SCRAPPER

★★★

A FATHER-DAUGHTER STORY LIKE NO OTHER

SYDNEY FILM FESTIVAL REVIEW
By Jess Fenton
13th June 2023

"It takes a village to raise a child." Scratch that. "Nah, I'm good on my own." ...or something to that effect appears on the screen of Charlotte Regan's feature directorial debut before the opening credits even start. A delightful chuckle spreads across the audience as we're given a cute glimpse as to what the next 84 minutes hold. Now, I'm always wary of films that run less than 90 minutes. In my mind, if you don't have at least 90 minutes of story then you don't have a story. But as with everything, there's always exceptions to the rule - 'The Emperor's New Groove' for example - a brilliant classic - but I digress.

In 'Scrapper', Georgie (newcomer Lola Campbell) is 12 years old and has recently lost her mother, leaving her to fend for herself - and she does a pretty good job. She vacuums and does the washing, buys necessities down at the shops, and has a deep sense of cleanliness far beyond any 12-year-old I've ever met. She pays the rent and for groceries by ineptly yet occasionally successfully stealing bikes with her best friend Ali (Alin Uzun, a fellow first-timer), and evades Social Services by getting the local corner shop employee to make voice recordings pretending to be her imaginary uncle, Winston Churchill. When a bleach-blonde man hops into her backyard one day, Georgie is shocked to discover Jason (Harris Dickinson, the guy in everything these days including 'Triangle of Sadness') is her estranged father who's come to take care of her. A first for both of them.

SWITCH: 'SCRAPPER' TRAILER

Let's get this out of the way - wonderful cast! Lola is superb. Harris is great in everything he does, and Alin is the perfect sidekick. The cast is not where the film wavers. Regan has gone into her first feature enthusiastically and with a lot of ideas... without ever stepping back to question whether or not these ideas fit this particular project or not. The film is so simple and heartfelt, it never needed bells and whistles, yet Regan has shoehorned a few flights of whimsy (talking spiders, anyone?) that just miss the mark and unfortunately whip the audience out of the film.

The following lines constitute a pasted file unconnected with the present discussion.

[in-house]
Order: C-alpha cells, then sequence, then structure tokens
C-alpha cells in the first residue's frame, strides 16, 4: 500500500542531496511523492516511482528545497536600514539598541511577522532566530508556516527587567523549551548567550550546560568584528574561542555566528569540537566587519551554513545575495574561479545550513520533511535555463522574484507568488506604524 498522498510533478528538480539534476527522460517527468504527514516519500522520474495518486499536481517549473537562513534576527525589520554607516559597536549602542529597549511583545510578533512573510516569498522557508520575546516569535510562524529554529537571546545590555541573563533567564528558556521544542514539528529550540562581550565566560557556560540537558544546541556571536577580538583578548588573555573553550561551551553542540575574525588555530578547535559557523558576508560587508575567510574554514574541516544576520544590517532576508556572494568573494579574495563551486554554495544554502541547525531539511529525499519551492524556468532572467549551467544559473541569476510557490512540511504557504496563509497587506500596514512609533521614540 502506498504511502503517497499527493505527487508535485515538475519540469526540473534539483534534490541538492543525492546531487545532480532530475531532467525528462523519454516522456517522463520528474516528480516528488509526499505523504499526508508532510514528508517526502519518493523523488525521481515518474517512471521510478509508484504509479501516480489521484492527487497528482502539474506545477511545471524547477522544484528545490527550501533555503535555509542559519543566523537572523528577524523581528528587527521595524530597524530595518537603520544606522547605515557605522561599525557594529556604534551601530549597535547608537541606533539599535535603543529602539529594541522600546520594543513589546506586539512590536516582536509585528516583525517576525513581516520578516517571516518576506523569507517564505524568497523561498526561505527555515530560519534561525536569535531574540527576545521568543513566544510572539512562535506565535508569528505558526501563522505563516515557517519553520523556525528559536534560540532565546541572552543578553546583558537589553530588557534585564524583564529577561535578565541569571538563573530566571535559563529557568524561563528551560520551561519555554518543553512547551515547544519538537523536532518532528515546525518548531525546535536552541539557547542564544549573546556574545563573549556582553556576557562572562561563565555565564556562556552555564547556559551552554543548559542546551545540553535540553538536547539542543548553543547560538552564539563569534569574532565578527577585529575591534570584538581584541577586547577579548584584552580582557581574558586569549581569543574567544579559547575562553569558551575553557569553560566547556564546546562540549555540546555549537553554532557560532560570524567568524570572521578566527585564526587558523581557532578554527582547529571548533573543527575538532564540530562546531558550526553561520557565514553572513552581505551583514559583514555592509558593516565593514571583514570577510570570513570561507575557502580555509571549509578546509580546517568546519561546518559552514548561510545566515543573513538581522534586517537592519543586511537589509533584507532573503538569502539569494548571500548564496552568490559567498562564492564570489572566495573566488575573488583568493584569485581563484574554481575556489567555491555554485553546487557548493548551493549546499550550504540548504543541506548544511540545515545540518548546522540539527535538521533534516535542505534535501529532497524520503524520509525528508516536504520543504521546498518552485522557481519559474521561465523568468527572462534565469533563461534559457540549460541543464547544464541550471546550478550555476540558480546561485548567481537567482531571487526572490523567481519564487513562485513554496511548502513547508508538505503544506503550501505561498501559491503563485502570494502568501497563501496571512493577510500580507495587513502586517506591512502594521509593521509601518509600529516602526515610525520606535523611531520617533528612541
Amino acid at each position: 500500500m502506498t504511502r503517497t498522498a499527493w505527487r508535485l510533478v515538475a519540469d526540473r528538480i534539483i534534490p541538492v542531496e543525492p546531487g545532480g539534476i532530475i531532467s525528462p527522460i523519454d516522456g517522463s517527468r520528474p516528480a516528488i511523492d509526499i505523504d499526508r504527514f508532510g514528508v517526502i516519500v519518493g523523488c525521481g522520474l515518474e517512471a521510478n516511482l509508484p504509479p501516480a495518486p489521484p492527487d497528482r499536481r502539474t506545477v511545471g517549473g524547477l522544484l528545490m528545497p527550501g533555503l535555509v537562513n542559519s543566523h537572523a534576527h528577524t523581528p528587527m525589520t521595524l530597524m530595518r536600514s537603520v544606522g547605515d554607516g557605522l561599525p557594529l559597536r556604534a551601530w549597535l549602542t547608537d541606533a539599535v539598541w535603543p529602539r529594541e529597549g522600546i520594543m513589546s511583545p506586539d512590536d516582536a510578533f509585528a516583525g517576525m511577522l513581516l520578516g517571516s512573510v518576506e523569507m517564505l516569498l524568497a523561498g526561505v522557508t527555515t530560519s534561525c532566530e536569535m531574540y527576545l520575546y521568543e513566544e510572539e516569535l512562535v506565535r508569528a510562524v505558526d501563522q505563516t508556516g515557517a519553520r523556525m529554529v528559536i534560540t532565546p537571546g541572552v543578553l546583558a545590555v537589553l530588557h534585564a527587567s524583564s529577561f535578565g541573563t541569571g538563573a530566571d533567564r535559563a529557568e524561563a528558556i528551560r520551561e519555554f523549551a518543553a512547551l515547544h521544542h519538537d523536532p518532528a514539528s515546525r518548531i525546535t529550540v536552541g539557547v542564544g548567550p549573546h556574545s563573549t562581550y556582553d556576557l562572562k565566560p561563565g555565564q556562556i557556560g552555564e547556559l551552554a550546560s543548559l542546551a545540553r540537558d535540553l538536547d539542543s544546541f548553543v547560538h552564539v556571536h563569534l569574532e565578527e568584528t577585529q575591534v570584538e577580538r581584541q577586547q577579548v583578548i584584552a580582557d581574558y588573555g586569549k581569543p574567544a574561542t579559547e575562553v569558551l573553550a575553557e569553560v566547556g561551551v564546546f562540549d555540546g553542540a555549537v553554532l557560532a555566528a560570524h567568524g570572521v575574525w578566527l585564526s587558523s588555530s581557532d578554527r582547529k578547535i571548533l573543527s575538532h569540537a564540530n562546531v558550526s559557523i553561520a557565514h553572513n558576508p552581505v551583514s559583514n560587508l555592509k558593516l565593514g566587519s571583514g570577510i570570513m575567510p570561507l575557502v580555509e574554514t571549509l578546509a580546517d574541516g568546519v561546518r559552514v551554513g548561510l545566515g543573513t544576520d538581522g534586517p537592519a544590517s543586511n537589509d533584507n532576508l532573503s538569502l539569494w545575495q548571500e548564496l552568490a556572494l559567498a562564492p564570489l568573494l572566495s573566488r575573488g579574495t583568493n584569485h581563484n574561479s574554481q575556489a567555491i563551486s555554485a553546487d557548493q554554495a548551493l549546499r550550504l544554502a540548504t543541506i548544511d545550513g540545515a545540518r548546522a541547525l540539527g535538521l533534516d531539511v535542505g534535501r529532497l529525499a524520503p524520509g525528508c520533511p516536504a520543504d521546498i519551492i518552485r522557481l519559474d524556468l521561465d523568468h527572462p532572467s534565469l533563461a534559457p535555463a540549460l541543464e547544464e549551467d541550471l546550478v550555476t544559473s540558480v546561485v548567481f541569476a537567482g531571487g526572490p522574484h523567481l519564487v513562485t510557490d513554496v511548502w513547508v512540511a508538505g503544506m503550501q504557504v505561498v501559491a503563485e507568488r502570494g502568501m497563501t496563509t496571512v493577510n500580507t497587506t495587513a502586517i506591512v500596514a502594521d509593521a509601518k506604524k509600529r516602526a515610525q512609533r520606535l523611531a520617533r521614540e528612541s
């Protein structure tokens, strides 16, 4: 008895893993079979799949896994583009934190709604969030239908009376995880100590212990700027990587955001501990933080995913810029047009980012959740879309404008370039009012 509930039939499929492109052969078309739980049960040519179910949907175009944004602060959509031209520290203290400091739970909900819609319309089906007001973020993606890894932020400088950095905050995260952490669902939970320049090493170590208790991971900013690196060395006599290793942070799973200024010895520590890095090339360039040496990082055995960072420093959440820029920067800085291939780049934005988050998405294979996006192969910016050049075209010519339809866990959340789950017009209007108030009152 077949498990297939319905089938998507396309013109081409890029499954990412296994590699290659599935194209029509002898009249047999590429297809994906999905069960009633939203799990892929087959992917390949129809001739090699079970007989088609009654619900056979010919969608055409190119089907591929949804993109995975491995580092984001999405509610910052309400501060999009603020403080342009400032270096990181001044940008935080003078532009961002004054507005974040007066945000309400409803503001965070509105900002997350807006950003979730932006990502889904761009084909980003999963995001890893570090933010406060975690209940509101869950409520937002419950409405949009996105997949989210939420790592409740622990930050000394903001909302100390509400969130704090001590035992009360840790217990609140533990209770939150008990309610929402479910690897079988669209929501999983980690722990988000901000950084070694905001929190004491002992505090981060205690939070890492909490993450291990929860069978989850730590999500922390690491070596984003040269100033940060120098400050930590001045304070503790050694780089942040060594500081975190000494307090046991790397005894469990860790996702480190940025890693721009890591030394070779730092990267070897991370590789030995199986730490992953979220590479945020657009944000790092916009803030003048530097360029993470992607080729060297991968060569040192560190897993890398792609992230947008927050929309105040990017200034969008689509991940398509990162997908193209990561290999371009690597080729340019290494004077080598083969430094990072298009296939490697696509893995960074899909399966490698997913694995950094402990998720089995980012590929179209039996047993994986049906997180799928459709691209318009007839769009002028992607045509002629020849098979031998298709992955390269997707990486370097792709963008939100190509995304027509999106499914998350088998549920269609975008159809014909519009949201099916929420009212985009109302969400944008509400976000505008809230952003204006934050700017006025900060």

There's little dialogue and no grand emotional breakthroughs to swells of manipulative music. This is a film where the simplest of actions speak volumes.

These brief, few-and-far-between moments aside, 'Scrapper' is lovely. Minimalistic, it is what it is; two strangers trying to find a way to each other while overcoming fear, grief, pride, growing up too soon and never having grown up at all. There's little dialogue and no grand emotional breakthroughs to swells of manipulative music. This is a film where the simplest of actions speak volumes. The actors accomplish it all subtly, quietly and with gracious intention. Regan has also proven that she can direct children with inspired success - an unappreciated and oft-overlooked skill - I suppose it could have helped that she had blank canvases, but I'll give her more credit than that. It's definitely deserved.

Charlotte has created a beautiful and soulful story. She's exhibited her skills, however green yet earnest, and has entered the game as a director to watch.

Looking for more Sydney Film Festival reviews? Click here to check out our collection of this year's highlights.
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